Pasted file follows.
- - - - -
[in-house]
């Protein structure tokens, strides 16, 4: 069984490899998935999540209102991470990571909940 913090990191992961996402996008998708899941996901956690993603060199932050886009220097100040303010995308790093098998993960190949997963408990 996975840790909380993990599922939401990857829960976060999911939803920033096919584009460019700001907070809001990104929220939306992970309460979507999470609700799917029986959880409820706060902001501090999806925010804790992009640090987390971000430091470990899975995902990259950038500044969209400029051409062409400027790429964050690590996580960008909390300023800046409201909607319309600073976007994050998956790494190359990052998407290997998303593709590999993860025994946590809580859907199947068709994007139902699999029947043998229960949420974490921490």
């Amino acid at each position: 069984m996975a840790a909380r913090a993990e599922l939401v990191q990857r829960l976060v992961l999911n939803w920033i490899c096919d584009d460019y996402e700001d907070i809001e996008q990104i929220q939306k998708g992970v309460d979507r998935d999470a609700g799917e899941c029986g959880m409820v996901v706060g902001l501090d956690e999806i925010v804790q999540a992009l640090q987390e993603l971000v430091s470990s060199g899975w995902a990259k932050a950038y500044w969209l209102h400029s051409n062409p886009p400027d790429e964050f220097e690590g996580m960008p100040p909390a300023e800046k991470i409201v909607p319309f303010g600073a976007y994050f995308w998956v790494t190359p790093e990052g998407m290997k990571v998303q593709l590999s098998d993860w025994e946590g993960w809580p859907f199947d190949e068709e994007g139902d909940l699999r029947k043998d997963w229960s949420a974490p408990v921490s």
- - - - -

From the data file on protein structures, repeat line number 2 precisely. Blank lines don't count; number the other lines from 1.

């Protein structure tokens, strides 16, 4: 069984490899998935999540209102991470990571909940 913090990191992961996402996008998708899941996901956690993603060199932050886009220097100040303010995308790093098998993960190949997963408990 996975840790909380993990599922939401990857829960976060999911939803920033096919584009460019700001907070809001990104929220939306992970309460979507999470609700799917029986959880409820706060902001501090999806925010804790992009640090987390971000430091470990899975995902990259950038500044969209400029051409062409400027790429964050690590996580960008909390300023800046409201909607319309600073976007994050998956790494190359990052998407290997998303593709590999993860025994946590809580859907199947068709994007139902699999029947043998229960949420974490921490």